Democracy in Latin America: Colombia and Venezuela

By Donald L. Herman | Go to book overview

he has seen even more of this after the 1982 election. And Peeler, writing in 1985, concluded:

Thus some of the spirit of power-sharing that characterized the National Front remains, reflecting the continued perception of the elites of the two parties that they are jointly responsible for the political system. Moreover, the public discourse of Colombian politics reveals a continuing awareness, rooted in the experiences of La Violencia and the National Front, that liberal democracy can be maintained only if it is actively tended. . . . Liberal democracy in Colombia is a finely tuned mechanism, assiduously tended by those who operate it, in order to keep it working and to maintain their control of it. 121

At this point it is difficult to conclude which of the above arguments is more nearly correct. Gerardo Molina saw the difficulties in predicting change: "Will we be present at the final act of bipartyism? We believe so, without that implying that the current parties are going to topple over right away, since in the eighteenth century David Hume saw the phenomenon clearly when he wrote, 'Nothing is more common than to see parties, born when real differences led some to oppose others, continue after the differences had disappeared.' " 122

I believe that the Hume quote applies to Colombian partisan politics today, yet I am not quixotic enough to predict the imminent demise of two groups with such institutional inertia.


NOTES
1
This chapter makes no pretense of analyzing meanings of democracy beyond its being a system in which leaders are chosen by competitive elections. This is not to belittle the other characteristics needed for a "true" democracy; a discussion of them is simply beyond the scope of the chapter.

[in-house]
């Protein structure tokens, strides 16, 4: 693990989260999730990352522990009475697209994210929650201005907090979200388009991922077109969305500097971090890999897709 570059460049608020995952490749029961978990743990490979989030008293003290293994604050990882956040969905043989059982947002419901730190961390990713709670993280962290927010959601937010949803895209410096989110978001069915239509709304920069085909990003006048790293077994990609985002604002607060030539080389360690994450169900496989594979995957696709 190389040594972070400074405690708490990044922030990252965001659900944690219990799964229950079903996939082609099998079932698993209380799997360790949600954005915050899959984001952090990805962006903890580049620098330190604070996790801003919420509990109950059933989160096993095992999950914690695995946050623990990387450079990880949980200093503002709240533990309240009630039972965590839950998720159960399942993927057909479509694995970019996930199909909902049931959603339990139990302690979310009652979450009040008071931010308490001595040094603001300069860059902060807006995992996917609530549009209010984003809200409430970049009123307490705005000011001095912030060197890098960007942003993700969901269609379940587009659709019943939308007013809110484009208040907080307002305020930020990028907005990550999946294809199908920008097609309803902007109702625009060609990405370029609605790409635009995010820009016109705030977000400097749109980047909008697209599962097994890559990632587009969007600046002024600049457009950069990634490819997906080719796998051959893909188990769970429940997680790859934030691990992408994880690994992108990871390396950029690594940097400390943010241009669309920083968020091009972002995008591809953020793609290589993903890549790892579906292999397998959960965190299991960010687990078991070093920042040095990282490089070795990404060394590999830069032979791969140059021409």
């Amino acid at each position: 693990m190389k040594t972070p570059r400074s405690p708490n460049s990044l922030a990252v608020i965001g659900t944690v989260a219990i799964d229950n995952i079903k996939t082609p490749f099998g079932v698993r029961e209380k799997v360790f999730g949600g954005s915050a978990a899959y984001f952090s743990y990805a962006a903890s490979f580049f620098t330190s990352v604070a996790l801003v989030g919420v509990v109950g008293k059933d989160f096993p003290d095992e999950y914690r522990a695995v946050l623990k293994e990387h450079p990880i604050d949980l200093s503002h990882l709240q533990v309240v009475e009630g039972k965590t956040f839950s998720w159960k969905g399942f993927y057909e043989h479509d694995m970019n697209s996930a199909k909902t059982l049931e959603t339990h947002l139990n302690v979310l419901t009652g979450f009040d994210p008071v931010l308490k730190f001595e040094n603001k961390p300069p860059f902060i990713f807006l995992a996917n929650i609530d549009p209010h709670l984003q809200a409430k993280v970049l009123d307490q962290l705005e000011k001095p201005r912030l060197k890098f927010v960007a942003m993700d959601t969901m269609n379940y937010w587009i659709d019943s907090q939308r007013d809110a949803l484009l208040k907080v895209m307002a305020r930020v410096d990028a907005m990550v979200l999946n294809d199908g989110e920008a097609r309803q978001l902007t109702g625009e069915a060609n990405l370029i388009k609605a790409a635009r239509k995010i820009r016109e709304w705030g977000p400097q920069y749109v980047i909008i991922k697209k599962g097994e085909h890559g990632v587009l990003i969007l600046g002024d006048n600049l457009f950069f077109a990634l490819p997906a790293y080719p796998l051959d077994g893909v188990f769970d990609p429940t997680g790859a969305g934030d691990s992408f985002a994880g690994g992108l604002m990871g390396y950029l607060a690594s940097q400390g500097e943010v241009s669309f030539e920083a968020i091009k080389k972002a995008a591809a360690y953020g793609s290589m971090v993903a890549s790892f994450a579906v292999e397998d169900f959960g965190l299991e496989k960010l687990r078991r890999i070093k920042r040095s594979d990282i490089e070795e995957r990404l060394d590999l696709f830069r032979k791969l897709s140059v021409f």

2
The best works on the first two periods include John D. Martz, Colombia: A Contemporary Political Survey ( Chapel Hill: University of North Carolina Press, 1962); Robert H. Dix, Colombia: The Political Dimensions of Change ( New Haven, Conn.: Yale University Press, 1967); and Orlando Fals Borda, Subversión y Cambio Social ( Bogotá: Tercer Mundo, 1968). I have summarized the major characteristics in Harvey F. Kline , Colombia: Portrait of Unity and Diversity ( Boulder, Colo.: Westview Press, 1983).
3
John A. Peeler, Latin American Democracies: Colombia, Costa Rica, Venezuela ( Chapel Hill: University of North Carolina Press, 1985), p. 24.
4
Francisco Leal Buitrago, Estado y Política en Colombia( Bogotá: Siglo Veintiuno, 1984), p. 125.
5
Peeler, Latin American Democracies, p. 50.
6
Fals Borda, Subversión, pp. 101-2.
7
Orlando Fals Borda, Peasant Society in the Colombian Andes ( Gainesville: University of Florida Press, 1961), p. 241.
8
Enrique Ogliastri, Liberales Conservadores versus Conservadores Liberales: Faccionalismos trenzados en la estructura de poder en Colombia," paper presented at the XI International Congress of the Latin American Studies Association, October 1983, p. 9.

-41-

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